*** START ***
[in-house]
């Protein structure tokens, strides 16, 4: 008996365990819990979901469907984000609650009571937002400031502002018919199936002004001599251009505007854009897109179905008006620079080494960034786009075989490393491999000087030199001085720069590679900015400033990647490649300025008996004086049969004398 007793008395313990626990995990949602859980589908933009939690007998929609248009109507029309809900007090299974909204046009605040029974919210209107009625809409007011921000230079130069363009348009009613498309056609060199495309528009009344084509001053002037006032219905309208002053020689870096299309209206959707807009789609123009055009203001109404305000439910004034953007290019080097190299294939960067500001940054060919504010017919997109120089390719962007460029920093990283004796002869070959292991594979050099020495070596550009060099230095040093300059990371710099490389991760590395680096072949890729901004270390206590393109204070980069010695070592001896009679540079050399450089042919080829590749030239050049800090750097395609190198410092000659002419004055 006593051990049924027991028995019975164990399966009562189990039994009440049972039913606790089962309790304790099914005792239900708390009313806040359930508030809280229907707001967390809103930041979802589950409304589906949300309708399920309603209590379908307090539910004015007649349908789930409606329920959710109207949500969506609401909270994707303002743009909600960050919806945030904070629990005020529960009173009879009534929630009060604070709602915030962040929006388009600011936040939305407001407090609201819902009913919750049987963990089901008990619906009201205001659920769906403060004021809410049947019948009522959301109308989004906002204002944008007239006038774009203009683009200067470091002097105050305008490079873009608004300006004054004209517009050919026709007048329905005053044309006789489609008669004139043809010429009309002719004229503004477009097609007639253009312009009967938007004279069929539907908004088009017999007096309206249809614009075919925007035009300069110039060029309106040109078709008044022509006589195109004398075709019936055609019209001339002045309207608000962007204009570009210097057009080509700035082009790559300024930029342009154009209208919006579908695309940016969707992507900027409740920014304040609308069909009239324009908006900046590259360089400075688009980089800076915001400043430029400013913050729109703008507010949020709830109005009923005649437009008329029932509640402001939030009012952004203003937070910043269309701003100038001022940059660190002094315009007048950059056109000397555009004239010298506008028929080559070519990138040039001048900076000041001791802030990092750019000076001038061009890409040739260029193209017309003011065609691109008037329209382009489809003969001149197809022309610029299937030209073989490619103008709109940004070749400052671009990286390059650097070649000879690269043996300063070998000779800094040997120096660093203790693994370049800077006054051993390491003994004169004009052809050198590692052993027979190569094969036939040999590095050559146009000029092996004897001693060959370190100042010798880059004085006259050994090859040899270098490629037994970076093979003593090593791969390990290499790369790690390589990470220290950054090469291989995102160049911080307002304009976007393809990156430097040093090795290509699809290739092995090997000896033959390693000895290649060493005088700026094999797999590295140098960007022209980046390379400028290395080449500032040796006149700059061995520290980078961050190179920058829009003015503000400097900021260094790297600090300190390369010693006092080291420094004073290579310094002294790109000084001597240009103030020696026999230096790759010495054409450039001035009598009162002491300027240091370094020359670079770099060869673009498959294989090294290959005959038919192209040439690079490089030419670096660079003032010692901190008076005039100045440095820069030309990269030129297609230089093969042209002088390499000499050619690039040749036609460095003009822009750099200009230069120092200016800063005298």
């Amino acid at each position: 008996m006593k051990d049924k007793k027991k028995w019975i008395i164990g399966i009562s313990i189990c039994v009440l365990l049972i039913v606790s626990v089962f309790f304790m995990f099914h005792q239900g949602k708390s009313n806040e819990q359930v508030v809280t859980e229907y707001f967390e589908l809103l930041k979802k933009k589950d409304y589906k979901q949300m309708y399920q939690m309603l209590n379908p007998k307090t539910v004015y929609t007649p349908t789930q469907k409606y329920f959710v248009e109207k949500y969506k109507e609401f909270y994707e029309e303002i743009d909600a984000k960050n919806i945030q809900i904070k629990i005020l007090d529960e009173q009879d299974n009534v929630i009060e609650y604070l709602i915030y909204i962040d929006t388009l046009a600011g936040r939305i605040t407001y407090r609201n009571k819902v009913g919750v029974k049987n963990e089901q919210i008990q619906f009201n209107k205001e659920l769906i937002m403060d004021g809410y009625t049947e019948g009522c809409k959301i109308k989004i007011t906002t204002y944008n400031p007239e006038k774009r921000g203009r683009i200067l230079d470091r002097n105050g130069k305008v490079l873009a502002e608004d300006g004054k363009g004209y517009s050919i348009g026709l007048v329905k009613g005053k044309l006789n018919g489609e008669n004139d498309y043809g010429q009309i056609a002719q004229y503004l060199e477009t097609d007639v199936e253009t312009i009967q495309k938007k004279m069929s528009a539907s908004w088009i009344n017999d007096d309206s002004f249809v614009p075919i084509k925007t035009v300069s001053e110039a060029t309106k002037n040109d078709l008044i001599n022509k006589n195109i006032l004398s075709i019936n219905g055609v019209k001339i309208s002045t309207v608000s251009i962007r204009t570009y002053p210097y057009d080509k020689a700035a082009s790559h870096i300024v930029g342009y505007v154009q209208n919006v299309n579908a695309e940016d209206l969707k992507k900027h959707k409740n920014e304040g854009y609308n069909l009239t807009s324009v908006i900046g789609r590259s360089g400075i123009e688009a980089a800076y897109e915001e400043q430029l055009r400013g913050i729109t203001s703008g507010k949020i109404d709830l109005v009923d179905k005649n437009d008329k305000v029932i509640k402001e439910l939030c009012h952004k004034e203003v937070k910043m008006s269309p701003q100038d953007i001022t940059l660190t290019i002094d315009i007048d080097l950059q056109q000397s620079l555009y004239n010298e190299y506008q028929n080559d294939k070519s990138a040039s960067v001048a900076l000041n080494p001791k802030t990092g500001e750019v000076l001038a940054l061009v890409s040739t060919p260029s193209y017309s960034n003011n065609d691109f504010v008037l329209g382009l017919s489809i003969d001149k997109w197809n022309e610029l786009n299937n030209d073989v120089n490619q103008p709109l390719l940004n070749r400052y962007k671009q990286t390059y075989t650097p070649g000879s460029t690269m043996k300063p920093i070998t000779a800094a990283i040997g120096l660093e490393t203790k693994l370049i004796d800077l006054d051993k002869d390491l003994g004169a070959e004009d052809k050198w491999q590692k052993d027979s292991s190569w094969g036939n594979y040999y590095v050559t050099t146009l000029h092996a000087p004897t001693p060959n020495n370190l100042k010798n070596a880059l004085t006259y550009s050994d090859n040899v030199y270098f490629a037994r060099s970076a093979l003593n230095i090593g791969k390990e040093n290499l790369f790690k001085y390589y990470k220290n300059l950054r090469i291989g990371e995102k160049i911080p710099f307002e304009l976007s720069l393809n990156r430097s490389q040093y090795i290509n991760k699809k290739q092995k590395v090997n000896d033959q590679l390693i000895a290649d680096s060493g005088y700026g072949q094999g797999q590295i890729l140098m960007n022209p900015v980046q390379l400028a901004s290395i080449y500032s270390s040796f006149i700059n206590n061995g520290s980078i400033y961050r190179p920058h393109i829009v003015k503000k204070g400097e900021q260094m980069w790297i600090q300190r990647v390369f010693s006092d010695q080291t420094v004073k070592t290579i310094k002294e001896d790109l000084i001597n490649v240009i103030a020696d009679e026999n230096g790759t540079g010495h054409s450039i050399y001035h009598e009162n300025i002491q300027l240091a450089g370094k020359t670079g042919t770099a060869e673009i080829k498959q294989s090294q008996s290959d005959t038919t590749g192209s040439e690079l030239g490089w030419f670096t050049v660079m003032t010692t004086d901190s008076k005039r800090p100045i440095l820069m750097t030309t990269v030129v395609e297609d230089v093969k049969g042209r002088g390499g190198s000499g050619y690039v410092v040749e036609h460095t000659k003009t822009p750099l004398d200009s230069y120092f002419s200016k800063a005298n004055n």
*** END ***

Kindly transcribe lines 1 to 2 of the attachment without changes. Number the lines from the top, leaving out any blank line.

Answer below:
[in-house]
């Protein structure tokens, strides 16, 4: 008996365990819990979901469907984000609650009571937002400031502002018919199936002004001599251009505007854009897109179905008006620079080494960034786009075989490393491999000087030199001085720069590679900015400033990647490649300025008996004086049969004398 007793008395313990626990995990949602859980589908933009939690007998929609248009109507029309809900007090299974909204046009605040029974919210209107009625809409007011921000230079130069363009348009009613498309056609060199495309528009009344084509001053002037006032219905309208002053020689870096299309209206959707807009789609123009055009203001109404305000439910004034953007290019080097190299294939960067500001940054060919504010017919997109120089390719962007460029920093990283004796002869070959292991594979050099020495070596550009060099230095040093300059990371710099490389991760590395680096072949890729901004270390206590393109204070980069010695070592001896009679540079050399450089042919080829590749030239050049800090750097395609190198410092000659002419004055 006593051990049924027991028995019975164990399966009562189990039994009440049972039913606790089962309790304790099914005792239900708390009313806040359930508030809280229907707001967390809103930041979802589950409304589906949300309708399920309603209590379908307090539910004015007649349908789930409606329920959710109207949500969506609401909270994707303002743009909600960050919806945030904070629990005020529960009173009879009534929630009060604070709602915030962040929006388009600011936040939305407001407090609201819902009913919750049987963990089901008990619906009201205001659920769906403060004021809410049947019948009522959301109308989004906002204002944008007239006038774009203009683009200067470091002097105050305008490079873009608004300006004054004209517009050919026709007048329905005053044309006789489609008669004139043809010429009309002719004229503004477009097609007639253009312009009967938007004279069929539907908004088009017999007096309206249809614009075919925007035009300069110039060029309106040109078709008044022509006589195109004398075709019936055609019209001339002045309207608000962007204009570009210097057009080509700035082009790559300024930029342009154009209208919006579908695309940016969707992507900027409740920014304040609308069909009239324009908006900046590259360089400075688009980089800076915001400043430029400013913050729109703008507010949020709830109005009923005649437009008329029932509640402001939030009012952004203003937070910043269309701003100038001022940059660190002094315009007048950059056109000397555009004239010298506008028929080559070519990138040039001048900076000041001791802030990092750019000076001038061009890409040739260029193209017309003011065609691109008037329209382009489809003969001149197809022309610029299937030209073989490619103008709109940004070749400052671009990286390059650097070649000879690269043996300063070998000779800094040997120096660093203790693994370049800077006054051993390491003994004169004009052809050198590692052993027979190569094969036939040999590095050559146009000029092996004897001693060959370190100042010798880059004085006259050994090859040899270098490629037994970076093979003593090593791969390990290499790369790690390589990470220290950054090469291989995102160049911080307002304009976007393809990156430097040093090795290509699809290739092995090997000896033959390693000895290649060493005088700026094999797999590295140098960007022209980046390379400028290395080449500032040796006149700059061995520290980078961050190179920058829009003015503000400097900021260094790297600090300190390369010693006092080291420094004073290579310094002294790109000084001597240009103030020696026999230096790759010495054409450039001035009598009162002491300027240091370094020359670079770099060869673009498959294989090294290959005959038919192209040439690079490089030419670096660079003032010692901190008076005039100045440095820069030309990269030129297609230089093969042209002088390499000499050619690039040749036609460095003009822009750099200009230069120092200016800063005298």